Horse Racing Goings

The horse racing goings are the ground conditions at UK racecourses or Irish racecourse which the races will take place on.

The going is determined by the amount of moisture in the ground.

It is measured by the clerk of the racecourse and is a very important factor because some horses prefer running on a certain type of going.

Find out more about horse racing goings:

Horse race goings

The Different Types of Horse Racing Goings

The official going is given by the clerk of the course to describe the state of the ground (the racing surface).

This is important because racehorses perform differently on different surfaces, many displaying a distinct preference for either faster or slower ground.

Generally, fast conditions favour the sharper, speed horses while soft ground puts the emphasis on stamina and favours the stronger, staying type of horse.

Types of official going on turf are:

Firm Going

Firm going is the quickest and hardest type of racing surface, it is basically when the ground is firm or hard and there has been no rain.

Many trainers will not race their horses on firm ground due to the risk of injury.

Racecourses are watered when necessary to maintain some moisture in the ground to try to prevent firm going.

That said, there are some horses who are suited by fast ground but fields are usually small when the going is officially firm due to trainers being cautious about running.

Good to Firm Going

Good to firm is the official description of ground that is quick but has some “give” in it. It is considered suitable for most racehorses.

Racecourse officials are constantly monitoring the weather and will water the track if the ground is fast, with no rain forecast. Ideally, racecourses are looking to maintain good ground.

Good to firm is a common going type in peak summer.

Good Going

Good ground is considered ideal conditions for racehorses. It is when the ground has some cushion and moisture in it but it is neither hard nor soft underfoot.

When the going is good it will attract large fields at the big race meetings – only horses who need soft ground are likely to stay away. It is generally considered a safe racing ground.

Good to Soft Going or Yielding Going

Good to soft ground is good ground with a bit more moisture in it, a horse will make a print into the ground.

Good to soft ground has enough moisture in it to be considered suitable for horses who favour soft or a “bit of cut” as it is sometimes referred to.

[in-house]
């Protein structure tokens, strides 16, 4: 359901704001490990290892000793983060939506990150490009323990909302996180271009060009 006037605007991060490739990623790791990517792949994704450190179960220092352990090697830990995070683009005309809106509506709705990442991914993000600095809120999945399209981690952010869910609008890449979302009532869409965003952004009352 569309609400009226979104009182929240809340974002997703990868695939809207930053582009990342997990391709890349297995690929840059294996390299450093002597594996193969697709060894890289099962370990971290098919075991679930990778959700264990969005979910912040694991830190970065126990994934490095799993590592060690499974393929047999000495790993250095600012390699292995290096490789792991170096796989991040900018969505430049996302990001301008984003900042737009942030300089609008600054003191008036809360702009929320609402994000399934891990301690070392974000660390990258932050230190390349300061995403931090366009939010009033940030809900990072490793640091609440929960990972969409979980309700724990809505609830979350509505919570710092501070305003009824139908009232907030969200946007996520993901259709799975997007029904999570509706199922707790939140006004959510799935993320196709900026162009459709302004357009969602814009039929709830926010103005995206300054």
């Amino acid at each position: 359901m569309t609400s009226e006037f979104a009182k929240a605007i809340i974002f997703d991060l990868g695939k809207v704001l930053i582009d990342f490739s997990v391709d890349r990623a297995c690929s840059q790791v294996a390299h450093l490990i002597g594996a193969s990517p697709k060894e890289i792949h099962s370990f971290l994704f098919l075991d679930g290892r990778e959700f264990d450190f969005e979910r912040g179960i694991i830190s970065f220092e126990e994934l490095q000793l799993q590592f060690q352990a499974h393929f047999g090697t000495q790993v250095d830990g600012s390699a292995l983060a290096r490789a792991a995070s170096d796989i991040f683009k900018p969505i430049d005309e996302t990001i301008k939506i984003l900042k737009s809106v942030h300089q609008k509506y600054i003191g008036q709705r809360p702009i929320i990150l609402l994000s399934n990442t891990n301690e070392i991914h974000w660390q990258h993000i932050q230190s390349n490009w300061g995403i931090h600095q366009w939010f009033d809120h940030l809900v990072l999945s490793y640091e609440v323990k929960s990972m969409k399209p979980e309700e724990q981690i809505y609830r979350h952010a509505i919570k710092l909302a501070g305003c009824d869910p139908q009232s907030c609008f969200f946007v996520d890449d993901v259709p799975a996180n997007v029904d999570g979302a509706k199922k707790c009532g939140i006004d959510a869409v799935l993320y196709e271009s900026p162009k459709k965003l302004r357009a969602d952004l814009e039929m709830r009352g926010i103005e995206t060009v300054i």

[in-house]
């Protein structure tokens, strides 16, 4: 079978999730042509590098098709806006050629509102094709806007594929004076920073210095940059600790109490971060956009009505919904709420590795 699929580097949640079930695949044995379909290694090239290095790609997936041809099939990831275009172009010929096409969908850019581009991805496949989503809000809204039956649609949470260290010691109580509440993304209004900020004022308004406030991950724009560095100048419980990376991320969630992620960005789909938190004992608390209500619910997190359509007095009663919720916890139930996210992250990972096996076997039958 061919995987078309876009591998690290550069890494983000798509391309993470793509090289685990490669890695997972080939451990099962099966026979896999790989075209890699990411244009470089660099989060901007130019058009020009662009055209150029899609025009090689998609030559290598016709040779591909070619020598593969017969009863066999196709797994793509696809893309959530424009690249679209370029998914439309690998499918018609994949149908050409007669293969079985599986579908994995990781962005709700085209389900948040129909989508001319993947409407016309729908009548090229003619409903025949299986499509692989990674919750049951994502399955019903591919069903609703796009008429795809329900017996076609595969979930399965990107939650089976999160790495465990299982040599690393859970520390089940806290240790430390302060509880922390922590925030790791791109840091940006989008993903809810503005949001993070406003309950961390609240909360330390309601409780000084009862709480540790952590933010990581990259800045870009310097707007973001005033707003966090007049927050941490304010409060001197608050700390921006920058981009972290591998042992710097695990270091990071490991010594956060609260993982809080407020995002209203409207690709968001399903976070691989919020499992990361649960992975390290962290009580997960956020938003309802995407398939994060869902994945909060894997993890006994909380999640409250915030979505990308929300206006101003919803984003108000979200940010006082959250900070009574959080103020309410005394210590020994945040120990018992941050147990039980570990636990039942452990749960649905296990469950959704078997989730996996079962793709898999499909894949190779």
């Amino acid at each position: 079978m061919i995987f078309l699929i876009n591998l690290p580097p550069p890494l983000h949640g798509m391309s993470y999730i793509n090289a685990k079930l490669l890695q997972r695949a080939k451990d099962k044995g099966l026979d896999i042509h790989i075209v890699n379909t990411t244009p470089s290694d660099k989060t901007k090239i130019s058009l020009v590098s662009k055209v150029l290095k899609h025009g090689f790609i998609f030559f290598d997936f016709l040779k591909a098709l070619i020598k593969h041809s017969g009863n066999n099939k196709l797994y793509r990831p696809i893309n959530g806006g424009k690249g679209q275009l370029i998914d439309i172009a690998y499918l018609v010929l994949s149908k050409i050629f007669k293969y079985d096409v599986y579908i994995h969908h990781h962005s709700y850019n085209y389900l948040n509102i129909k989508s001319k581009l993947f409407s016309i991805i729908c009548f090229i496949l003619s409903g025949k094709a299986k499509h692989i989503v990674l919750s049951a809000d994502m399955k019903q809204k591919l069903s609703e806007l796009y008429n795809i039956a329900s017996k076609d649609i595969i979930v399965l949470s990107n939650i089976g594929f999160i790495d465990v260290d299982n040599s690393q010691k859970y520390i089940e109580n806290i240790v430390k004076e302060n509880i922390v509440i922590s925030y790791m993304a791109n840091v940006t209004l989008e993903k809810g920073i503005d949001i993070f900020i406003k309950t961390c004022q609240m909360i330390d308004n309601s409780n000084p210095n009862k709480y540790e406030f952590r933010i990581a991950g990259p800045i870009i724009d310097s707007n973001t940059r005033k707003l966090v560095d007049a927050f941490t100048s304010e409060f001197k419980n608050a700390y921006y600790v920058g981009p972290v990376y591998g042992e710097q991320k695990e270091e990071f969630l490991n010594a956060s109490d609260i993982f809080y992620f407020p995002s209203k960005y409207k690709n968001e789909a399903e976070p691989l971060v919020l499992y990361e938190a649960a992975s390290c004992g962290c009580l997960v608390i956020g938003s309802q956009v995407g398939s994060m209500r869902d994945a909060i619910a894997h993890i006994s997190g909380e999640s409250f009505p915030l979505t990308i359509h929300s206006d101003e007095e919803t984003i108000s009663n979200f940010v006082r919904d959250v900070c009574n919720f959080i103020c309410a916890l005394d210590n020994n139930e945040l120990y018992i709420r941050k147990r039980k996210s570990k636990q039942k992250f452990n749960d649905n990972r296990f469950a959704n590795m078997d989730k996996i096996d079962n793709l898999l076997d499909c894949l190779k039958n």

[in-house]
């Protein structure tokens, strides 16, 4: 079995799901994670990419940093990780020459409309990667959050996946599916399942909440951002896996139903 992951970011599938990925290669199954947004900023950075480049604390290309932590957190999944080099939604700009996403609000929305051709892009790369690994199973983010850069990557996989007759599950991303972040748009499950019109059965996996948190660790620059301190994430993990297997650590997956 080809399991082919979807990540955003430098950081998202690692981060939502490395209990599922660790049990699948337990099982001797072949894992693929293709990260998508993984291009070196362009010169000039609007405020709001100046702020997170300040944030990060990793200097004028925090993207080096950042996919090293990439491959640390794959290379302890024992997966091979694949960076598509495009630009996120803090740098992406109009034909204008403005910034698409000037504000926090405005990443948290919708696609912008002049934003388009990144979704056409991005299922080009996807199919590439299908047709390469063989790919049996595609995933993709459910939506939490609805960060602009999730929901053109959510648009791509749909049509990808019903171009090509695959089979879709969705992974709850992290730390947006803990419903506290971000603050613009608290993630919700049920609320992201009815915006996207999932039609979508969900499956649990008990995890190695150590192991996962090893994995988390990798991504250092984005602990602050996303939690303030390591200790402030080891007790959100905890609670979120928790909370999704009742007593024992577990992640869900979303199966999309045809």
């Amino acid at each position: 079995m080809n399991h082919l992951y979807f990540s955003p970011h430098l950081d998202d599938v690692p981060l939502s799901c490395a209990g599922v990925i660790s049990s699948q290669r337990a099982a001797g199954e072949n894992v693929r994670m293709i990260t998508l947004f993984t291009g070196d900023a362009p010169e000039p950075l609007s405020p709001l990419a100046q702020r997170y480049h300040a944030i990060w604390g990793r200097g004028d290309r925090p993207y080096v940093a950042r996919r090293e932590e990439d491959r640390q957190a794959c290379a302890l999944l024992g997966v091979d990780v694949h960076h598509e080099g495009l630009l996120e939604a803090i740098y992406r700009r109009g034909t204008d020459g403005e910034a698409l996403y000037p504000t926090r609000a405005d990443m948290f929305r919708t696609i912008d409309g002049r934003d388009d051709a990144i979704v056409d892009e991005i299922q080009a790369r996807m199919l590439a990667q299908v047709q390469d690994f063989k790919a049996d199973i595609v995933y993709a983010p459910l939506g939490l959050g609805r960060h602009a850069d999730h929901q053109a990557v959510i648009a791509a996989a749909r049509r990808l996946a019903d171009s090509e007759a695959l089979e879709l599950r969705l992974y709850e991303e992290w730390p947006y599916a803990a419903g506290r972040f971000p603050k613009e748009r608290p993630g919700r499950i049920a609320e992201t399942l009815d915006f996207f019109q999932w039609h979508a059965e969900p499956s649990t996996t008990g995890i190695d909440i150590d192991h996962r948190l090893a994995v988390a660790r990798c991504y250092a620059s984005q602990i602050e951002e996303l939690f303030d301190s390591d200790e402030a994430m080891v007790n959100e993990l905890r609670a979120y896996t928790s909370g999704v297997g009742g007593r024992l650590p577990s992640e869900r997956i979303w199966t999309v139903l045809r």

Only fast ground specialists can be considered at a disadvantage in these conditions and may choose not to run.

It is officially known as yielding ground in Ireland.

Soft Going

Soft going is when the ground is soft and slightly muddy underfoot.

Soft ground is common during the jumps season and national hunt horses are generally better able to handle these conditions.

Soft ground has a greater impact on flat racing, sometimes turning the form book upside down for horses used to racing on good or fast ground at other times of the season.

Heavy Going

Heavy going is the official description of saturated ground and this is as testing as it gets for racehorses.

Trainers are reluctant to risk their best horses in these conditions, fearing a gruelling race that could leave its mark and affect future targets.

Types of Official Going for All-Weather Racing

The types of going for all-weather racing are:

Fast Going

Even artificial surfaces are affected by the weather and can still vary. A fast all-weather track has minimal moisture in it and will result in very fast times.

Standard Going

As the name suggests, this is considered the ideal or standard surface for all-weather racing.

Slow Going

When all-weather tracks contain a lot of moisture, they are described as slow and this will be reflected in the times.

Do Horses Like Different Ground Conditions?

Yes, different horses like different ground conditions.

The going reports can determine the entries of a horse running and naturally impact the betting odds.

It is important to check the previous form on how a horse has run in the varying ground goings when trying to pick a winner.

A horse’s trainer decision to run a horse can depend on the ground conditions.

Some horses are specialists on a particular ground condition because of their running action, with those with higher knee action preferring softer going.

Whereas some racehorses may be adaptable to different horse racing goings and win on various ground conditions.

The conditions may vary the performance, so it is important to read the horse racing results.

Summary of Racing Goings

The going is a very important factor to consider with your horse racing betting.

You should be particularly wary of extremes of going. Firm ground is rarely seen outside of the summer and courses will go to great lengths to prevent going faster than good to firm so that conditions are safe for horses and jockeys.

The British weather can change the going dramatically in a short period of time so it is can be a factor in ante-post betting. Trainers will not hesitate to withdraw their best horses if conditions turn against them.

You can profit from noting down horses with a clear ground preference. By studying a horse’s form and reading post-race comments, you can pinpoint those likely to improve in extremes of going.

We hope you enjoyed this guide, be sure to check our horse racing blog (UK) for more topics and discussion.

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As the Founder of British Racecourses, I have a life-long passion for horse racing and have loved the sport as long as I can remember. I am also a keen racehorse owner and have worked in the gambling industry for several years. I set up British Racecourses with the desire to share my passion for racing with other like-minded people.